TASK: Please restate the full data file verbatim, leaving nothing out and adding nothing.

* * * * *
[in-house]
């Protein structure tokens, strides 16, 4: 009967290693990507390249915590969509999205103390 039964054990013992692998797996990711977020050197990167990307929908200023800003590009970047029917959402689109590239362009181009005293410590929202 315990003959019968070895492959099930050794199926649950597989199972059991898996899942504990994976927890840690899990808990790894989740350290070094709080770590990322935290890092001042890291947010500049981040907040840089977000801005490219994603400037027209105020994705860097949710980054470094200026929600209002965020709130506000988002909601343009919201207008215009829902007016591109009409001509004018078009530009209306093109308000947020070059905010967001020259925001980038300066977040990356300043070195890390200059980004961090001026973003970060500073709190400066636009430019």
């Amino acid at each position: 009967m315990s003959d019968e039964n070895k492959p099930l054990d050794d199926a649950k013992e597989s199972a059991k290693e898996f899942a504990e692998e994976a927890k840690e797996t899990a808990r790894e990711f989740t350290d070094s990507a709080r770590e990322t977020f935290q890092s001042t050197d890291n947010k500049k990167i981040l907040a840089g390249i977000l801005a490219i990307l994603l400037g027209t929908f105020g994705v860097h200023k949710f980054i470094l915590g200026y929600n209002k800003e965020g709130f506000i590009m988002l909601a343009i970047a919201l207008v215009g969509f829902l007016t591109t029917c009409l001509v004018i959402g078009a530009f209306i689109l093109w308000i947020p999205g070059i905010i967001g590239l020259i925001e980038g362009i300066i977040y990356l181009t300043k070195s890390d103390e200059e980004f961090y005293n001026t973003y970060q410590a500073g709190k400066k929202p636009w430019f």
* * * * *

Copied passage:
[in-house]
């Protein structure tokens, strides 16, 4: 009967290693990507390249915590969509999205103390 039964054990013992692998797996990711977020050197990167990307929908200023800003590009970047029917959402689109590239362009181009005293410590929202 315990003959019968070895492959099930050794199926649950597989199972059991898996899942504990994976927890840690899990808990790894989740350290070094709080770590990322935290890092001042890291947010500049981040907040840089977000801005490219994603400037027209105020994705860097949710980054470094200026929600209002965020709130506000988002909601343009919201207008215009829902007016591109009409001509004018078009530009209306093109308000947020070059905010967001020259925001980038300066977040990356300043070195890390200059980004961090001026973003970060500073709190400066636009430019």
């Amino acid at each position: 009967m315990s003959d019968e039964n070895k492959p099930l054990d050794d199926a649950k013992e597989s199972a059991k290693e898996f899942a504990e692998e994976a927890k840690e797996t899990a808990r790894e990711f989740t350290d070094s990507a709080r770590e990322t977020f935290q890092s001042t050197d890291n947010k500049k990167i981040l907040a840089g390249i977000l801005a490219i990307l994603l400037g027209t929908f105020g994705v860097h200023k949710f980054i470094l915590g200026y929600n209002k800003e965020g709130f506000i590009m988002l909601a343009i970047a919201l207008v215009g969509f829902l007016t591109t029917c009409l001509v004018i959402g078009a530009f209306i689109l093109w308000i947020p999205g070059i905010i967001g590239l020259i925001e980038g362009i300066i977040y990356l181009t300043k070195s890390d103390e200059e980004f961090y005293n001026t973003y970060q410590a500073g709190k400066k929202p636009w430019f």